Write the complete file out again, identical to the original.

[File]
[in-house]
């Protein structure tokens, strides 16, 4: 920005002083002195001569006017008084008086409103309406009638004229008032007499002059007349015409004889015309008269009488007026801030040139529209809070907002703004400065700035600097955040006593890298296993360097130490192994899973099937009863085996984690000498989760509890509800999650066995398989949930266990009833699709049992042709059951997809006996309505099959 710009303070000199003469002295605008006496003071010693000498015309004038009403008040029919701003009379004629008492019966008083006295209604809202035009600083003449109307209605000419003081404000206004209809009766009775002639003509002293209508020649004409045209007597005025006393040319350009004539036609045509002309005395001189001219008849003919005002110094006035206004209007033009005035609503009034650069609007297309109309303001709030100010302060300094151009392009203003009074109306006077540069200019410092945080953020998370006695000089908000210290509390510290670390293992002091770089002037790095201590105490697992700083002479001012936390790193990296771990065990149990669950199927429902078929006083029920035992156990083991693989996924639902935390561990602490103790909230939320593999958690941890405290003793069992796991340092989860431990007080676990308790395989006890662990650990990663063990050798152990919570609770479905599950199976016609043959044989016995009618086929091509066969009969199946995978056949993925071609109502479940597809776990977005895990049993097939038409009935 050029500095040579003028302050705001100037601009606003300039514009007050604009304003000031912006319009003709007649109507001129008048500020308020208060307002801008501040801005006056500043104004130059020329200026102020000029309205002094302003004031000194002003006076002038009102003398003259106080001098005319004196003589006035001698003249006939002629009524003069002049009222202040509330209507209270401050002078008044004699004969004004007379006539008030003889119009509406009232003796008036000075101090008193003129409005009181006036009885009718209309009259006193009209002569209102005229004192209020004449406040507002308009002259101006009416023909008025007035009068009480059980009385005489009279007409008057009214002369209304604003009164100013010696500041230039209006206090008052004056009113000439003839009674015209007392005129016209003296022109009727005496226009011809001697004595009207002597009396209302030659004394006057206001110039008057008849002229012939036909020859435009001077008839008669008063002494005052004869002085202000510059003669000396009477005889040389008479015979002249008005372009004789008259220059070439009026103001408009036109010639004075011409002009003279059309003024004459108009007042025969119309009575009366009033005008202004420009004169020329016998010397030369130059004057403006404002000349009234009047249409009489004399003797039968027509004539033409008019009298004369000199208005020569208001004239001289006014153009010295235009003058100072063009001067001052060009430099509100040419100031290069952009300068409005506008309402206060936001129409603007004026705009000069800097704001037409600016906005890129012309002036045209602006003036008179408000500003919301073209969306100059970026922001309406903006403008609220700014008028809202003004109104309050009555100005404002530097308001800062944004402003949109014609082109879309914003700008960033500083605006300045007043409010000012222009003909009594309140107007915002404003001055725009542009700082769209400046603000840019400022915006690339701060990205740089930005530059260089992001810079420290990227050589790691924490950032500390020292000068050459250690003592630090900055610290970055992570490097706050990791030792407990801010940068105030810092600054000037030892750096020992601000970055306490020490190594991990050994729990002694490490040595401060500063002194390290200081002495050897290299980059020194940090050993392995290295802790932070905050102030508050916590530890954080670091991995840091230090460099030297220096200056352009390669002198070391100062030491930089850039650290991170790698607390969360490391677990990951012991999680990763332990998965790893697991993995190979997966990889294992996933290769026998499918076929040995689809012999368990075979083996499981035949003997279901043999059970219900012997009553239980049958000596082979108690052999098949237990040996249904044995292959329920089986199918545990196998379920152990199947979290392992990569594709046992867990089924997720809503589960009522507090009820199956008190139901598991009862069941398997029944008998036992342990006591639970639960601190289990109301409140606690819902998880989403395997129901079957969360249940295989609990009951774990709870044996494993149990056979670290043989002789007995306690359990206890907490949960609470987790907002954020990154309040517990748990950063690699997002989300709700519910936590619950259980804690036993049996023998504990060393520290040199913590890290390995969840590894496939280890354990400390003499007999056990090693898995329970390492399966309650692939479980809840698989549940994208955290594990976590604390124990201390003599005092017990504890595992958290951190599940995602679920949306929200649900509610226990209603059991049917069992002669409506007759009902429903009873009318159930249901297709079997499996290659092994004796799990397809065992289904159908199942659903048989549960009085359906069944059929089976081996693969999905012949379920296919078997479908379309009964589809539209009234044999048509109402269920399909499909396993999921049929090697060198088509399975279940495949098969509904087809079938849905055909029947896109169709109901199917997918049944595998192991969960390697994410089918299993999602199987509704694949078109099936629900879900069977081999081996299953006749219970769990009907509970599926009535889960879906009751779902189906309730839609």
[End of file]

[in-house]
């Protein structure tokens, strides 16, 4: 920005002083002195001569006017008084008086409103309406009638004229008032007499002059007349015409004889015309008269009488007026801030040139529209809070907002703004400065700035600097955040006593890298296993360097130490192994899973099937009863085996984690000498989760509890509800999650066995398989949930266990009833699709049992042709059951997809006996309505099959 710009303070000199003469002295605008006496003071010693000498015309004038009403008040029919701003009379004629008492019966008083006295209604809202035009600083003449109307209605000419003081404000206004209809009766009775002639003509002293209508020649004409045209007597005025006393040319350009004539036609045509002309005395001189001219008849003919005002110094006035206004209007033009005035609503009034650069609007297309109309303001709030100010302060300094151009392009203003009074109306006077540069200019410092945080953020998370006695000089908000210290509390510290670390293992002091770089002037790095201590105490697992700083002479001012936390790193990296771990065990149990669950199927429902078929006083029920035992156990083991693989996924639902935390561990602490103790909230939320593999958690941890405290003793069992796991340092989860431990007080676990308790395989006890662990650990990663063990050798152990919570609770479905599950199976016609043959044989016995009618086929091509066969009969199946995978056949993925071609109502479940597809776990977005895990049993097939038409009935 050029500095040579003028302050705001100037601009606003300039514009007050604009304003000031912006319009003709007649109507001129008048500020308020208060307002801008501040801005006056500043104004130059020329200026102020000029309205002094302003004031000194002003006076002038009102003398003259106080001098005319004196003589006035001698003249006939002629009524003069002049009222202040509330209507209270401050002078008044004699004969004004007379006539008030003889119009509406009232003796008036000075101090008193003129409005009181006036009885009718209309009259006193009209002569209102005229004192209020004449406040507002308009002259101006009416023909008025007035009068009480059980009385005489009279007409008057009214002369209304604003009164100013010696500041230039209006206090008052004056009113000439003839009674015209007392005129016209003296022109009727005496226009011809001697004595009207002597009396209302030659004394006057206001110039008057008849002229012939036909020859435009001077008839008669008063002494005052004869002085202000510059003669000396009477005889040389008479015979002249008005372009004789008259220059070439009026103001408009036109010639004075011409002009003279059309003024004459108009007042025969119309009575009366009033005008202004420009004169020329016998010397030369130059004057403006404002000349009234009047249409009489004399003797039968027509004539033409008019009298004369000199208005020569208001004239001289006014153009010295235009003058100072063009001067001052060009430099509100040419100031290069952009300068409005506008309402206060936001129409603007004026705009000069800097704001037409600016906005890129012309002036045209602006003036008179408000500003919301073209969306100059970026922001309406903006403008609220700014008028809202003004109104309050009555100005404002530097308001800062944004402003949109014609082109879309914003700008960033500083605006300045007043409010000012222009003909009594309140107007915002404003001055725009542009700082769209400046603000840019400022915006690339701060990205740089930005530059260089992001810079420290990227050589790691924490950032500390020292000068050459250690003592630090900055610290970055992570490097706050990791030792407990801010940068105030810092600054000037030892750096020992601000970055306490020490190594991990050994729990002694490490040595401060500063002194390290200081002495050897290299980059020194940090050993392995290295802790932070905050102030508050916590530890954080670091991995840091230090460099030297220096200056352009390669002198070391100062030491930089850039650290991170790698607390969360490391677990990951012991999680990763332990998965790893697991993995190979997966990889294992996933290769026998499918076929040995689809012999368990075979083996499981035949003997279901043999059970219900012997009553239980049958000596082979108690052999098949237990040996249904044995292959329920089986199918545990196998379920152990199947979290392992990569594709046992867990089924997720809503589960009522507090009820199956008190139901598991009862069941398997029944008998036992342990006591639970639960601190289990109301409140606690819902998880989403395997129901079957969360249940295989609990009951774990709870044996494993149990056979670290043989002789007995306690359990206890907490949960609470987790907002954020990154309040517990748990950063690699997002989300709700519910936590619950259980804690036993049996023998504990060393520290040199913590890290390995969840590894496939280890354990400390003499007999056990090693898995329970390492399966309650692939479980809840698989549940994208955290594990976590604390124990201390003599005092017990504890595992958290951190599940995602679920949306929200649900509610226990209603059991049917069992002669409506007759009902429903009873009318159930249901297709079997499996290659092994004796799990397809065992289904159908199942659903048989549960009085359906069944059929089976081996693969999905012949379920296919078997479908379309009964589809539209009234044999048509109402269920399909499909396993999921049929090697060198088509399975279940495949098969509904087809079938849905055909029947896109169709109901199917997918049944595998192991969960390697994410089918299993999602199987509704694949078109099936629900879900069977081999081996299953006749219970769990009907509970599926009535889960879906009751779902189906309730839609």